Jeff Merkley Escalates Push For Filibuster Reform

May 2, 2013 6:23 a.m.

The Senate’s leading supporter of filibuster reform is back at it, declaring in an email to supporters late Wednesday that the modest rules changes enacted this January has “failed” and that real reform is urgently needed.

Sen. Jeff Merkley (D-OR) is teaming up with the liberal advocacy group Democracy For America to build public awareness of filibuster abuse and court supporters for reform.

“It’s now clear the experiment has failed. The Senate remains broken,” Merkley wrote to supporters. “Senate Republicans continue to force delays — even on bills with overwhelming public support, and even on nominees widely considered well-qualified.”

“Please join me and Democracy for America – and put yourself on record at We can’t wait any longer to make the Senate work.”

Merkley’s plan, known as the “talking filibuster,” would force obstructing senators to occupy the floor and speak until one side gives in. By contrast, the bipartisan rules change enacted in January eliminated some hurdles in advancing legislation and nominees but fully protected the 60-vote threshold for moving Senate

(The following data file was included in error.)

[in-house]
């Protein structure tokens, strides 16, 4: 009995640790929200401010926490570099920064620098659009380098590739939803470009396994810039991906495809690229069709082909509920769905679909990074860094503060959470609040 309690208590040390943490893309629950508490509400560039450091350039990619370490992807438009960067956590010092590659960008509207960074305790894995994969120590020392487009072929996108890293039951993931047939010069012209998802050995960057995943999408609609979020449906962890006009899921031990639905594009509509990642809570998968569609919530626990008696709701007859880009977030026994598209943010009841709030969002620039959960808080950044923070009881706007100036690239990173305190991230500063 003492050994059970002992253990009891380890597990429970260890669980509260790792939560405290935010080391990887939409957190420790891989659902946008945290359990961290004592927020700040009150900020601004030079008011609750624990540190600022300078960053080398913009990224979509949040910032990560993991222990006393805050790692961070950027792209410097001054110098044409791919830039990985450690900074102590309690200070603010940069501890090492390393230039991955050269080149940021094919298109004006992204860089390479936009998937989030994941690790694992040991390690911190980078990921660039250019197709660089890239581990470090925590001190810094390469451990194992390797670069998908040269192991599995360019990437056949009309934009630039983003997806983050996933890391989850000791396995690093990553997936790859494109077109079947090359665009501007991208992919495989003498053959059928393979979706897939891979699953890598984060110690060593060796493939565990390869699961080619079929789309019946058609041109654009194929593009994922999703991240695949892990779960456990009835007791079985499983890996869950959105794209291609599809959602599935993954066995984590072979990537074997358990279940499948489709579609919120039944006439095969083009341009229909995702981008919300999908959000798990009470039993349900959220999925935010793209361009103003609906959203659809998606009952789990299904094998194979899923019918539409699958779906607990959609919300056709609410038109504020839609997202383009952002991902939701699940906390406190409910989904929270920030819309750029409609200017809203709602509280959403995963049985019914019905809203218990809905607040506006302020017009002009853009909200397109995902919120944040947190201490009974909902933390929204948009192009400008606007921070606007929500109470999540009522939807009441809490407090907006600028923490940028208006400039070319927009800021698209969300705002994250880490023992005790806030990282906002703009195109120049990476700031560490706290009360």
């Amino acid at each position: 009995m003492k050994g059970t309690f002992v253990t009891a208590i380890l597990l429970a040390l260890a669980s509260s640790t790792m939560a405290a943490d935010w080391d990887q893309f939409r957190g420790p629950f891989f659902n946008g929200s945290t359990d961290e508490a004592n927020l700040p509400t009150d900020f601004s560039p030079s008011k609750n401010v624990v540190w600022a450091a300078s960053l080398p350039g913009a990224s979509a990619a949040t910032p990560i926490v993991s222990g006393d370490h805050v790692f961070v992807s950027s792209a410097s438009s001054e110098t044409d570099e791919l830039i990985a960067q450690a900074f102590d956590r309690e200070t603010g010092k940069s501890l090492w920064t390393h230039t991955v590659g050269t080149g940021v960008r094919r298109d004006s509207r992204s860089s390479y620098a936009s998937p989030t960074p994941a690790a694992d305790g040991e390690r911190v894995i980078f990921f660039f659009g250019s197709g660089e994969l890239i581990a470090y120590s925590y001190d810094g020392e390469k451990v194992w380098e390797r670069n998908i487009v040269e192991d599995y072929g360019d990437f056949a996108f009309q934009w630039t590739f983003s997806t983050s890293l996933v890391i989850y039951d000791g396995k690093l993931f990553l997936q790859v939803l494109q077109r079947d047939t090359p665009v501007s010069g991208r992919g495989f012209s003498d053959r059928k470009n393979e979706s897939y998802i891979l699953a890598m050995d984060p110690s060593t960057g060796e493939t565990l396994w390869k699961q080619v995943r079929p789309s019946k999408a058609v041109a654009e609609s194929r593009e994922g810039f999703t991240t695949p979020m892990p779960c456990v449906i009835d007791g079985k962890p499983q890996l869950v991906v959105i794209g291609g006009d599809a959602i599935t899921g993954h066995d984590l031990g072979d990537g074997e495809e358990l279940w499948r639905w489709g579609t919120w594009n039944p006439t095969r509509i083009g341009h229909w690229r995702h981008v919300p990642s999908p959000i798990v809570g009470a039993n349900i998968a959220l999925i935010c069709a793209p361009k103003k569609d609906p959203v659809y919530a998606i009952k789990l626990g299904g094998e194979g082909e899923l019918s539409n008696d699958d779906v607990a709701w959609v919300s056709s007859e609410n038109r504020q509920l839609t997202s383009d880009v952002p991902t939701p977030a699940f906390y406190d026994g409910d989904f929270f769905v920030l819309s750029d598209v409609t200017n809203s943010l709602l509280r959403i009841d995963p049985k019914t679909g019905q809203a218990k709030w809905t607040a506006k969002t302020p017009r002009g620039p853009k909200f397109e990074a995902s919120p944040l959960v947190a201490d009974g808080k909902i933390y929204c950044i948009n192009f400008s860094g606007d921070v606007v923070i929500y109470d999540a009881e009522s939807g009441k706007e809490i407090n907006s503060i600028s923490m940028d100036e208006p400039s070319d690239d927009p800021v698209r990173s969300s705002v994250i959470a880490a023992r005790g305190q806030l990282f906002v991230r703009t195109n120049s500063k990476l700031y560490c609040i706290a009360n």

During filibuster reform deliberations, Merkley clashed with his own leadership for tactics he used in seeking to whip Democrats to support his plan. His spokesman Jamal Raad tells TPM the senator is “has continued the conversation over rules with his colleagues.”

Senate Democrats have the option to weaken the filibuster at any time with 51 votes, and Majority Leader Harry Reid (D-NV) has repeatedly threatened to use that “nuclear option” if Republicans don’t stop blocking presidential nominees. Hardly any Democrats have publicly ruled out using that option to fix the Senate. But behind the scenes, despite anger at the GOP now, there is concern that weakening the filibuster could come back to haunt them when Republicans return to power and, for instance, seek to weaken abortion rights.

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Merkley insists he’d be just as strong a supporter of his plan if he were in the minority, arguing that the point of the filibuster is to debate, not to obstruct in the dark.

“The Senate is badly broken, and it’s not going to get better by wishful thinking or handshake deals,” he wrote in his email to supporters. “We can change this — but only if the American people insist on a Senate that works.”

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